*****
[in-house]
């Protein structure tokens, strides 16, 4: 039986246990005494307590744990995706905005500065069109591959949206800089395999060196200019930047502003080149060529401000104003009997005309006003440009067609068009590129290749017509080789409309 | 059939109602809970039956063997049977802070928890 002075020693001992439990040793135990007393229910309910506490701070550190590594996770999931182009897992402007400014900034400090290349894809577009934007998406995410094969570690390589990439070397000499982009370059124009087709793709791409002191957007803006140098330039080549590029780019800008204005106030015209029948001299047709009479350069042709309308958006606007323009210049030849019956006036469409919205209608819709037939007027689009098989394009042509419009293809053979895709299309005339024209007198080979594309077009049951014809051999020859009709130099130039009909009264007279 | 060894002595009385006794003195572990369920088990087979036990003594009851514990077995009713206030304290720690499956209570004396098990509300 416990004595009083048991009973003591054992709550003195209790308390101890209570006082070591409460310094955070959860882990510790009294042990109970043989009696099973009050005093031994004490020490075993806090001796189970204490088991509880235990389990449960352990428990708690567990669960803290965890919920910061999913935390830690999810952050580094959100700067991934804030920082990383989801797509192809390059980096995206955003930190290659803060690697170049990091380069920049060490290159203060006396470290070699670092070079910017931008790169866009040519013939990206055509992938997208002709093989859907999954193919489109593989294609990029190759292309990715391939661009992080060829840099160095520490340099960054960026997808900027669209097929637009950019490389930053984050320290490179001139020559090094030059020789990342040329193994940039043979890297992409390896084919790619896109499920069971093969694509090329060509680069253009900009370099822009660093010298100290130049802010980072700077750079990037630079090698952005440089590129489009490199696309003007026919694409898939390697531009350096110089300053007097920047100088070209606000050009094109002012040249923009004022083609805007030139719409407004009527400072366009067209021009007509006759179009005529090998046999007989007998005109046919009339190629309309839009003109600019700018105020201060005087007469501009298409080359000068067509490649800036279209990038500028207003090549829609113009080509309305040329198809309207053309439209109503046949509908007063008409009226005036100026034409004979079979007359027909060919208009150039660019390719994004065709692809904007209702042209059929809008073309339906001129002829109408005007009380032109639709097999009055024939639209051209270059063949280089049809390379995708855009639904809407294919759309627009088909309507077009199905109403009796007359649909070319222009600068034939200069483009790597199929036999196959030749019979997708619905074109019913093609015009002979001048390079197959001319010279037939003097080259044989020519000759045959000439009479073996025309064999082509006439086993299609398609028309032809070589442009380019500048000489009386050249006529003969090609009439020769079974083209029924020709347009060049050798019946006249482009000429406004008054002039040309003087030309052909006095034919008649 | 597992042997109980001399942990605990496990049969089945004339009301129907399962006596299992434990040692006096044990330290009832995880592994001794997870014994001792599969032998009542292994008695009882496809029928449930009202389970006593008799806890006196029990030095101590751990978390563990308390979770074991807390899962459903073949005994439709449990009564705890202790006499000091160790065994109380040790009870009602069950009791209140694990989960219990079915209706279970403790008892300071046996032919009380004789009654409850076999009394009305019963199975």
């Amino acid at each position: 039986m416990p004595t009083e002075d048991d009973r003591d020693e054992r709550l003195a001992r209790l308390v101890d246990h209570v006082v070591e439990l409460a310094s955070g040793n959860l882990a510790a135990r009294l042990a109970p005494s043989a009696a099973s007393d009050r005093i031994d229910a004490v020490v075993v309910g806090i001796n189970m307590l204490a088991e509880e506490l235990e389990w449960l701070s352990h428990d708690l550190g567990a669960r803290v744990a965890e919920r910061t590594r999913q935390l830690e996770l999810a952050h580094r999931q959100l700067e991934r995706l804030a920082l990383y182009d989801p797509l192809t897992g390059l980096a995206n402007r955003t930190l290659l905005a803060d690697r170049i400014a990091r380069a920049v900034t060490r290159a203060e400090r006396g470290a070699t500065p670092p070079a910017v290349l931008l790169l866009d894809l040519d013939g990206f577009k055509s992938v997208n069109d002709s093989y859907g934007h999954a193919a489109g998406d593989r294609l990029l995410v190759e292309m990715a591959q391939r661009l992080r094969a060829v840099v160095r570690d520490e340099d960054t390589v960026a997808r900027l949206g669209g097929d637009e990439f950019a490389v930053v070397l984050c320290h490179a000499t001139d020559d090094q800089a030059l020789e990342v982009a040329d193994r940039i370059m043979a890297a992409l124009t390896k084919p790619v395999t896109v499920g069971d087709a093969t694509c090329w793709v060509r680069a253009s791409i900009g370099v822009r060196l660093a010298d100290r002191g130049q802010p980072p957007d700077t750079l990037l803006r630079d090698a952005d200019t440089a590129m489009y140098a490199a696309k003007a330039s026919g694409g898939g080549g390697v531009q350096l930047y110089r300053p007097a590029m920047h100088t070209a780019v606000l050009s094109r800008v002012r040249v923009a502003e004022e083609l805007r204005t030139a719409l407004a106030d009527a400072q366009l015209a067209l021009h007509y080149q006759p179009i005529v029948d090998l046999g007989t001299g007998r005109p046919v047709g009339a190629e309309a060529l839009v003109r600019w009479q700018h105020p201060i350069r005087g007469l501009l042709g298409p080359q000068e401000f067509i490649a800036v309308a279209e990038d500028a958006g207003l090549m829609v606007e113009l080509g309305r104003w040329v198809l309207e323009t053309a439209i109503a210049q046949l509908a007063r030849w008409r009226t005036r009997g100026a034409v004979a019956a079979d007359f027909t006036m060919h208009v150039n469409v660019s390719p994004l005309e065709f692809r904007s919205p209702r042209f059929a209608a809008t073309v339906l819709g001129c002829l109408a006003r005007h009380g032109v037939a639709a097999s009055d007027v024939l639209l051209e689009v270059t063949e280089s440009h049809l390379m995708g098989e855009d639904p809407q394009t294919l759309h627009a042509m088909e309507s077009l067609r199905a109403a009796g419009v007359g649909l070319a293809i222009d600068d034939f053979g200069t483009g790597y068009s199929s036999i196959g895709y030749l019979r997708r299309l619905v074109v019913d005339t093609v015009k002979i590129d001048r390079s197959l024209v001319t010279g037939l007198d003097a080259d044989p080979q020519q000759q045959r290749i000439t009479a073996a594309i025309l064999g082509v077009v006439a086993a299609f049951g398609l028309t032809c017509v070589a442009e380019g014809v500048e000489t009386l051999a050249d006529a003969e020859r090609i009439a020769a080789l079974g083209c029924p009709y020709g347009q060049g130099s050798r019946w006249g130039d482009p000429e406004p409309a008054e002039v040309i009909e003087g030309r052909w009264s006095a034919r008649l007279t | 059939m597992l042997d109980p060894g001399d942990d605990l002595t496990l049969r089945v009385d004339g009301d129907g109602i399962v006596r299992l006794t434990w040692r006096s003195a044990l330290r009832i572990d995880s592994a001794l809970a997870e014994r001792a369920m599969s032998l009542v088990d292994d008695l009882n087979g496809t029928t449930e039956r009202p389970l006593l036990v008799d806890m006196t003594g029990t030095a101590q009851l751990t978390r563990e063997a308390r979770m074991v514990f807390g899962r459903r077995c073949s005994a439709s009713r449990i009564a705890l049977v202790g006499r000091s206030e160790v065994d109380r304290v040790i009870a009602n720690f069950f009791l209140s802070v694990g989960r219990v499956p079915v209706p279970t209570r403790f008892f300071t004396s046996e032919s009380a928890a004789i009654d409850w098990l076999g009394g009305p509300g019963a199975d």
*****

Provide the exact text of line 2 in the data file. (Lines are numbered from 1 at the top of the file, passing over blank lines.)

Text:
């Protein structure tokens, strides 16, 4: 039986246990005494307590744990995706905005500065069109591959949206800089395999060196200019930047502003080149060529401000104003009997005309006003440009067609068009590129290749017509080789409309 | 059939109602809970039956063997049977802070928890 002075020693001992439990040793135990007393229910309910506490701070550190590594996770999931182009897992402007400014900034400090290349894809577009934007998406995410094969570690390589990439070397000499982009370059124009087709793709791409002191957007803006140098330039080549590029780019800008204005106030015209029948001299047709009479350069042709309308958006606007323009210049030849019956006036469409919205209608819709037939007027689009098989394009042509419009293809053979895709299309005339024209007198080979594309077009049951014809051999020859009709130099130039009909009264007279 | 060894002595009385006794003195572990369920088990087979036990003594009851514990077995009713206030304290720690499956209570004396098990509300 416990004595009083048991009973003591054992709550003195209790308390101890209570006082070591409460310094955070959860882990510790009294042990109970043989009696099973009050005093031994004490020490075993806090001796189970204490088991509880235990389990449960352990428990708690567990669960803290965890919920910061999913935390830690999810952050580094959100700067991934804030920082990383989801797509192809390059980096995206955003930190290659803060690697170049990091380069920049060490290159203060006396470290070699670092070079910017931008790169866009040519013939990206055509992938997208002709093989859907999954193919489109593989294609990029190759292309990715391939661009992080060829840099160095520490340099960054960026997808900027669209097929637009950019490389930053984050320290490179001139020559090094030059020789990342040329193994940039043979890297992409390896084919790619896109499920069971093969694509090329060509680069253009900009370099822009660093010298100290130049802010980072700077750079990037630079090698952005440089590129489009490199696309003007026919694409898939390697531009350096110089300053007097920047100088070209606000050009094109002012040249923009004022083609805007030139719409407004009527400072366009067209021009007509006759179009005529090998046999007989007998005109046919009339190629309309839009003109600019700018105020201060005087007469501009298409080359000068067509490649800036279209990038500028207003090549829609113009080509309305040329198809309207053309439209109503046949509908007063008409009226005036100026034409004979079979007359027909060919208009150039660019390719994004065709692809904007209702042209059929809008073309339906001129002829109408005007009380032109639709097999009055024939639209051209270059063949280089049809390379995708855009639904809407294919759309627009088909309507077009199905109403009796007359649909070319222009600068034939200069483009790597199929036999196959030749019979997708619905074109019913093609015009002979001048390079197959001319010279037939003097080259044989020519000759045959000439009479073996025309064999082509006439086993299609398609028309032809070589442009380019500048000489009386050249006529003969090609009439020769079974083209029924020709347009060049050798019946006249482009000429406004008054002039040309003087030309052909006095034919008649 | 597992042997109980001399942990605990496990049969089945004339009301129907399962006596299992434990040692006096044990330290009832995880592994001794997870014994001792599969032998009542292994008695009882496809029928449930009202389970006593008799806890006196029990030095101590751990978390563990308390979770074991807390899962459903073949005994439709449990009564705890202790006499000091160790065994109380040790009870009602069950009791209140694990989960219990079915209706279970403790008892300071046996032919009380004789009654409850076999009394009305019963199975």